Title: Peacemaking in Young Children
Name: Peter Verbeek
Miyazaki International College
1405 Kano, Kiyotake--cho
Miyazaki, 889-1605
Year: 1996
Type: Dissertation Fellowship

The causes of conflict among preschool children are well known. Much less is known about how preschool children act to protect the integrity of peer relations in the wake of conflict. Building on peace research on children and nonhuman primates, this observational research demonstrates two complementary aspects of peacemaking among groups of American preschoolers: peaceful associative outcomes to conflict ("together outcomes") and peaceful reunions between former opponents following a brief separation ("post-conflict reconciliation").

The contexts in which conflicts occurred (inside classrooms and outside playgrounds) affected peacemaking, and so did the relationship of the opponents (friends vs. nonfriends). Friends were about equally likely to make peace inside classrooms and at outside playgrounds. In contrast, when children had a greater opportunity to break off social interaction (at outside playgrounds), nonfriends were significantly less likely to stay together after conflict than they were inside classrooms, where there was less of an opportunity to disperse from a former opponent. A strong desire to spend together may thus have motivated friends in our study to stay together after conflict, irrespective of whether their conflict occurred in classrooms or on playgrounds. Nonfriends, in comparison, apparently were more concerned about preserving harmonious relations while playing inside crowded classrooms than while playing at (significantly less crowded) playgrounds.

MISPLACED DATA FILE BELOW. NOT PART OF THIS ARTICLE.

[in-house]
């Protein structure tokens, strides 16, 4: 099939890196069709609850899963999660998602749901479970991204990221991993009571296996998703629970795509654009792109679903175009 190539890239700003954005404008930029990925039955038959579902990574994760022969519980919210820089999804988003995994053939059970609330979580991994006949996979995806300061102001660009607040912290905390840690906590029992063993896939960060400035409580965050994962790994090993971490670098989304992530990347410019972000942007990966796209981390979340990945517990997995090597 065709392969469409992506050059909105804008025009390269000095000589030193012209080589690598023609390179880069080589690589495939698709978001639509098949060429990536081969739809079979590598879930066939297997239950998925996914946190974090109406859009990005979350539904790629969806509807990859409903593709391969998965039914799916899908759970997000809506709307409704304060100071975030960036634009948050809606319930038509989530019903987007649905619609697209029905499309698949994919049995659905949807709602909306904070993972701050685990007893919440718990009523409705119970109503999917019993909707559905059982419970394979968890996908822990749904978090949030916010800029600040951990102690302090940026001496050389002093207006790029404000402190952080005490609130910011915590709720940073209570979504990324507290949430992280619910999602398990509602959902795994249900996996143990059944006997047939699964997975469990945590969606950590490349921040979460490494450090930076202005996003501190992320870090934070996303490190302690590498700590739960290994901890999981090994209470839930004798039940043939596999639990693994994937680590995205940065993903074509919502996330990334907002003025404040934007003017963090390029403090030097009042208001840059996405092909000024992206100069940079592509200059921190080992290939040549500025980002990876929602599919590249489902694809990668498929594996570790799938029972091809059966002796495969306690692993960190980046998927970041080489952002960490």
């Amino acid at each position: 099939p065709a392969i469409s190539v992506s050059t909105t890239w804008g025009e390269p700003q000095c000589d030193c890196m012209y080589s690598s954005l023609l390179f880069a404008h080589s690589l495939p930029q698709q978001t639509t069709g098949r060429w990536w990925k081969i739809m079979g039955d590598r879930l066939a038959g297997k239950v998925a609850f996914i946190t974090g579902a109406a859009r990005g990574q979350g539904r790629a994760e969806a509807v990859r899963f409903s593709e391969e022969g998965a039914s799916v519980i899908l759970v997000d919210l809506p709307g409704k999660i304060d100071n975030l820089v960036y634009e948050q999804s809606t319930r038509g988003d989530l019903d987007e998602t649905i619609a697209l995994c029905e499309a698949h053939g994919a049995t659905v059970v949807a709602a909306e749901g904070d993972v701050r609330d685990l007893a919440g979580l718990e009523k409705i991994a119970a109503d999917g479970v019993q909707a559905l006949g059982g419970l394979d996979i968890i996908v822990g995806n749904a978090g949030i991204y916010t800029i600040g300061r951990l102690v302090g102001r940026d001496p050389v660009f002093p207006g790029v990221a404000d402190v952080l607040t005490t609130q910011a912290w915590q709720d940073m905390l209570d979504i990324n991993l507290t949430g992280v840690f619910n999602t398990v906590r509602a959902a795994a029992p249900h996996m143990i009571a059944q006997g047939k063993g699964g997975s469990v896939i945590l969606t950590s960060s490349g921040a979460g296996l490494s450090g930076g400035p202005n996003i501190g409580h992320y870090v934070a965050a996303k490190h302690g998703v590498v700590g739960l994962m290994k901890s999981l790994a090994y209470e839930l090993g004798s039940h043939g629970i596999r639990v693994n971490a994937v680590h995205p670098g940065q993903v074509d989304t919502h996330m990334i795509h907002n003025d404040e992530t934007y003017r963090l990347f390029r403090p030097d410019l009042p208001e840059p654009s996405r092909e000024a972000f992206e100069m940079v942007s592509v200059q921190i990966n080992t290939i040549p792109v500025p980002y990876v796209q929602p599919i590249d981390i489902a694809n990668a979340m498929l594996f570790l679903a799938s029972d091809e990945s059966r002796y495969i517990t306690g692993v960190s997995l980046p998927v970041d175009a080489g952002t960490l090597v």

Other factors, such as the use of conciliatory behavior or aggression by opponents and the sex of opponents, were found to be associated with immediate and delayed peacemaking. The use of aggression significantly decreased the likelihood of peacemaking, while the use of conciliatory behavior such as apologies, embraces, or object sharing, significantly increased it. Same sex children were more likely to make peace than opponents of opposite sex, reflecting patterns of same sex play and friendship that are common among children of this age. One of the single most important predictors of peacemaking was preconflict interaction between the opponents, illustrating the children's apparent concern with the continuity and integrity of the social interactions with peers.

Bibliography: Verbeek, P., & de Waal, F. B. M. (2001). Peacemaking among preschool children. Peace and Conflict: Journal of Peace Psychology, 7(1), 5-28.
Butovskaya, M., Verbeek, P., Ljungberg, T. & Lunardini, A. (2000). A multi-cultural view of peacemaking among young children. In F. Aureli & F. B. M. de Waal (Eds.), Natural Conflict Resolution. Berkeley: University of California Press.